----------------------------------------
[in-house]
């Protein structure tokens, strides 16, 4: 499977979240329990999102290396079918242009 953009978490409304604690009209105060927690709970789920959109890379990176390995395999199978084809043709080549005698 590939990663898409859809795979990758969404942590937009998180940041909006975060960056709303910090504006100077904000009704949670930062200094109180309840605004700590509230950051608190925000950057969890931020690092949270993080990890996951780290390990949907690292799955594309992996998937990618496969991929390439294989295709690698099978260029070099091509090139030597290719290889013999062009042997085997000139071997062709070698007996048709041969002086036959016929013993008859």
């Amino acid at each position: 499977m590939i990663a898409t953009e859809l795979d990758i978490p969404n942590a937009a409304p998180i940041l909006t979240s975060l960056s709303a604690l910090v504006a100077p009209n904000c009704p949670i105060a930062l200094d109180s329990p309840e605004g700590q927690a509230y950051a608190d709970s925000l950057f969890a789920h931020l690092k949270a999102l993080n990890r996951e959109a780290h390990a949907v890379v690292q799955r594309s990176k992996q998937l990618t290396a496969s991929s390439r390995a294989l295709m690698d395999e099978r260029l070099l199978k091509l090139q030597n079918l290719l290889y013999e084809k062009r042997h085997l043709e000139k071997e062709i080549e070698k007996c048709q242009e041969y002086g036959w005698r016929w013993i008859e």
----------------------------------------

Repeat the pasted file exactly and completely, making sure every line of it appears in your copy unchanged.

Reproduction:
[in-house]
């Protein structure tokens, strides 16, 4: 499977979240329990999102290396079918242009 953009978490409304604690009209105060927690709970789920959109890379990176390995395999199978084809043709080549005698 590939990663898409859809795979990758969404942590937009998180940041909006975060960056709303910090504006100077904000009704949670930062200094109180309840605004700590509230950051608190925000950057969890931020690092949270993080990890996951780290390990949907690292799955594309992996998937990618496969991929390439294989295709690698099978260029070099091509090139030597290719290889013999062009042997085997000139071997062709070698007996048709041969002086036959016929013993008859």
């Amino acid at each position: 499977m590939i990663a898409t953009e859809l795979d990758i978490p969404n942590a937009a409304p998180i940041l909006t979240s975060l960056s709303a604690l910090v504006a100077p009209n904000c009704p949670i105060a930062l200094d109180s329990p309840e605004g700590q927690a509230y950051a608190d709970s925000l950057f969890a789920h931020l690092k949270a999102l993080n990890r996951e959109a780290h390990a949907v890379v690292q799955r594309s990176k992996q998937l990618t290396a496969s991929s390439r390995a294989l295709m690698d395999e099978r260029l070099l199978k091509l090139q030597n079918l290719l290889y013999e084809k062009r042997h085997l043709e000139k071997e062709i080549e070698k007996c048709q242009e041969y002086g036959w005698r016929w013993i008859e």